This article was originally published in December, 2012.
by Annette Aburdene
After years of walking in the Swiss and Western Alps, it was exciting to be back last September in the Dolomites and on the breathtaking High Trails, Alta Vie Nos. 1 and 3.
Tucked in the northeastern corner of Italy close to the border with Austria, the magnificent Dolomites are a paradise for summer walkers. During the First World War and the conflict between the crumbling Austro-Hungarian Empire and Italy, the Dolomite area became a war zone, with many hard-fought battles contesting borders that often ran along high-altitude mountain crests. Military mule tracks were constructed to supplement existing paths for supply and accessibility, and they comprise a valuable part of the network of pathways that the walker finds today.
What can a visitor expect? This inspirational early description from John Murray in 1840 still captures the essence of these mountains:
[blockquote]They are unlike any other mountain, and are to be seen nowhere else in the Alps. They arrest the attention by the singularity and picturesqueness of their forms, by their sharp peaks or horns, sometimes rising up in pinnacles and obelisks, at others extending in serrated ridges, teethed like the jaw of an alligator.[/blockquote]A number of established walking trails, or Alta Vie, transverse the Dolomites north to south and vary in length from six to 13 days. For our tour, our group of four chose Alta Via No. 1, starting from Hotel Lago di Braies, set at a beautiful Alpine lake amidst pine forests and soaring Dolomite peaks. This is the Pustatal in the Suedtirol, or Alto Adige region of Italy which is dominated by German-language speakers.
Our hike would last for 12 days and overnight stays would be in comfortable mountain huts, the rifugios, where delicious meals are served to hikers. We would walk south to the great Monte Pelmo mountain and then come back north on Alta Via No 3. We would cross linguistic borders: German speaking in the North, then the region of Ladin, an ancient Rhaeto-Romanic language spoken in the area of Cortina d’Ampezzo, and Italian. Culinary styles match the linguistic regions: the best of Austrian cooking mixed with Northern Italian cuisine – here, the ‘pasta’ course might feature dumplings, polenta and pasta, sometimes in the same meal.
We had booked our overnight stays and knew we could travel light. Planning what to pack became quite an obsession. I had last done a multi-day hike six years ago and had to take the right clothes and equipment but not an ounce too much. Did I mention that all of us have turned or are turning 60 this year? A light pack would be a must.
Over the years we had perfected lists of items to take, but for this trip we had to decide on electronics: take your smart phone or not (yes, there is sometimes reception, plus the smart phone functions as a camera and you can load I books on it), take a charger with the smallest transformer for Italian outlets (yes, the rifugios have power outlets), take an iPad for entertainment, maps (no, too heavy), a Kindle (my sister took her Kindle but, coming along for only five nights, not the charger, and, no, the Kindle does not last for 10 hours but fizzles out after five), or take a light book for evening reading (yes, but not essential: the evenings are spent re-hashing the adventures of the day and socializing with fellow hikers).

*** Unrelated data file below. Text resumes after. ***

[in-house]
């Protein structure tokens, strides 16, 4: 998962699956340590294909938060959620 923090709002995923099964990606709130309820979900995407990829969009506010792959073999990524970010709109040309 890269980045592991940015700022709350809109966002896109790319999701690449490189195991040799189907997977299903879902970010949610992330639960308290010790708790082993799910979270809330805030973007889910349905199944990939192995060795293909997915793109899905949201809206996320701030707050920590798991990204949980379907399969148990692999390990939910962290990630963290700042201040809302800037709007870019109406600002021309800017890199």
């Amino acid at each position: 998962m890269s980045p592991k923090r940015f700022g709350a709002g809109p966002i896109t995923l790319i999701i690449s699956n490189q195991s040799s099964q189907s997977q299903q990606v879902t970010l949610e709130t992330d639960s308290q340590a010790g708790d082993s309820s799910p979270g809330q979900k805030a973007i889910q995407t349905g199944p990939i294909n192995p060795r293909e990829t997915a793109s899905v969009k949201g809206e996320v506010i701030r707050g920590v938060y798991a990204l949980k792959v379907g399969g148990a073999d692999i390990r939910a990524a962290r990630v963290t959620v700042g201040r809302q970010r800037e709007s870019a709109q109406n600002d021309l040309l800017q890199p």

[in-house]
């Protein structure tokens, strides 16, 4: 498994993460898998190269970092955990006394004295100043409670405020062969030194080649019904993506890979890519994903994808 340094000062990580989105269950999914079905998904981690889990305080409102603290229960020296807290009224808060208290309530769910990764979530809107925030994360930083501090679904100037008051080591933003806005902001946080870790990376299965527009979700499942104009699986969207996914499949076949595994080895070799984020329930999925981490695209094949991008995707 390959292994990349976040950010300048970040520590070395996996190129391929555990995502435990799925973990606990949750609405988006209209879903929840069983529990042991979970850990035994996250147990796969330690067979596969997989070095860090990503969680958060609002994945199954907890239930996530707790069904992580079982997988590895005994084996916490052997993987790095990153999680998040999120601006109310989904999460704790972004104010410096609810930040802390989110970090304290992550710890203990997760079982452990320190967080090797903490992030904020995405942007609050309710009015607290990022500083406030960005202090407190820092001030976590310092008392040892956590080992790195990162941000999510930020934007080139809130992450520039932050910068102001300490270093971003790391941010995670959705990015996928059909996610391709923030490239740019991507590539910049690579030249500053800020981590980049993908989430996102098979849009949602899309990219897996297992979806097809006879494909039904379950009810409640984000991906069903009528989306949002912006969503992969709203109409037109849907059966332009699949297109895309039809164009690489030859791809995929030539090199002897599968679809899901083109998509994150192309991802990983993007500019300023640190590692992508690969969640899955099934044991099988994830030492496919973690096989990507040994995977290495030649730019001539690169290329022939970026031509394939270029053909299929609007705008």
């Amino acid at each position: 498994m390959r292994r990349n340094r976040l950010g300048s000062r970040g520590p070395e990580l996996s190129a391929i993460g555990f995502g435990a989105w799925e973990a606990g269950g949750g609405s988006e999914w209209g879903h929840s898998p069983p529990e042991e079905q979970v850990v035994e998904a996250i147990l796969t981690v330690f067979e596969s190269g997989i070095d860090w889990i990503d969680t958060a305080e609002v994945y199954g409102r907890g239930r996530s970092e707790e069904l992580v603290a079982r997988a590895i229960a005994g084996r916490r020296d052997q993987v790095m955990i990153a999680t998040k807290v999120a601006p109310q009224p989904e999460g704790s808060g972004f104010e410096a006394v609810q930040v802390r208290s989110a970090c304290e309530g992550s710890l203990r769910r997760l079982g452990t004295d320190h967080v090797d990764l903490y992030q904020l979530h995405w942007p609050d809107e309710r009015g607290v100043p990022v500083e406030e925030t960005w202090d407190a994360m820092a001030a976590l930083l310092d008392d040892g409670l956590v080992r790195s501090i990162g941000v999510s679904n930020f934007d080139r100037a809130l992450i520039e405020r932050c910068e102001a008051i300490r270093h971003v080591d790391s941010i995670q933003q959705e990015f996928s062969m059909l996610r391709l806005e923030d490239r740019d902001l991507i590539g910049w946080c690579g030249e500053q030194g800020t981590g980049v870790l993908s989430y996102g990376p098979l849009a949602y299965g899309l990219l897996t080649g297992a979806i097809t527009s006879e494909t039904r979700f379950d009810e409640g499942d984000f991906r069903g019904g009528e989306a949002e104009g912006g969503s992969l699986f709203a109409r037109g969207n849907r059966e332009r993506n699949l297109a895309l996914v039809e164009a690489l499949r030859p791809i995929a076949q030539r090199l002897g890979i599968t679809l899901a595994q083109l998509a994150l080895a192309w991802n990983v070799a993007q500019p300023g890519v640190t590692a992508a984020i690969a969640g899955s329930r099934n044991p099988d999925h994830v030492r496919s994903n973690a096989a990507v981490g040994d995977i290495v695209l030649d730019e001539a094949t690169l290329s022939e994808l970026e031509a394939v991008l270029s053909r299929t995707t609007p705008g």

We knew better than to take electronic versions of maps and hiking descriptions; they are just too essential, and accidentally exposing them to rain or dropping them in a puddle might render them inoperable. So it was laminated paper maps and carefully photographed descriptions of the itineraries we had plotted out.
What about the hiking? It was glorious. September and the beginning of October is the late part of the Alpine hiking season, skies are often crystal clear, the weather is more stable than in the summer with fewer thunderstorms, and European summer holidays are over which translates into quiet trails. The Dolomites reward the hiker with extraordinary landscapes. There are high-altitude lunar plateaus where people are dwarfed by soaring peaks, elegant rock spires, sheer rock walls and steep screed slopes. Slightly lower levels mean dense evergreen and deciduous forests and mountain meadows.
Like most hikers we keep track of distances and elevations. Our hikes lasted from five to six hours a day, interspersed by stops for lunch and taking in vistas, distances covered were from four to eight miles a day with elevations of between 2,200 to 3,770 feet uphill and 1,000 to 3,600 feet downhill (and yes, downhill is harder).
So how did we manage? Quite well, indeed. The packing was almost perfect. My pack weighed a little over two pounds more than my regular day pack. Okay, I admit that being responsible for the nightly laundry and the packing of both packs in the mornings, I did stuff more into my husband’s pack than into mine. The rainproof pants that he had protested he would not need did come along handy for him: twice we walked in heavy downpours and my ‘water resistant’ pants were quickly soaked through, and waterproof pants will be back on my list for next year’s hike. Being soaked through to the skin in suddenly icy weather can get dangerous quickly.
We all agreed that we felt fewer aches and pains than we felt 15 years ago when knees first started to hurt (hiking poles are essential). Regular rambles through the streets of Forest Hills, Upper Northwest, Rock Creek Park, and forays into the nearby Shenandoah mountains do the trick and help keep me fit. And we will be back next year, maybe for 14 days, on Alta Via No. 2. After all, high altitude hiking is one of the fun activities that one better not put into some bucket list of “things to do later/before you die.” It’s better done often and soon.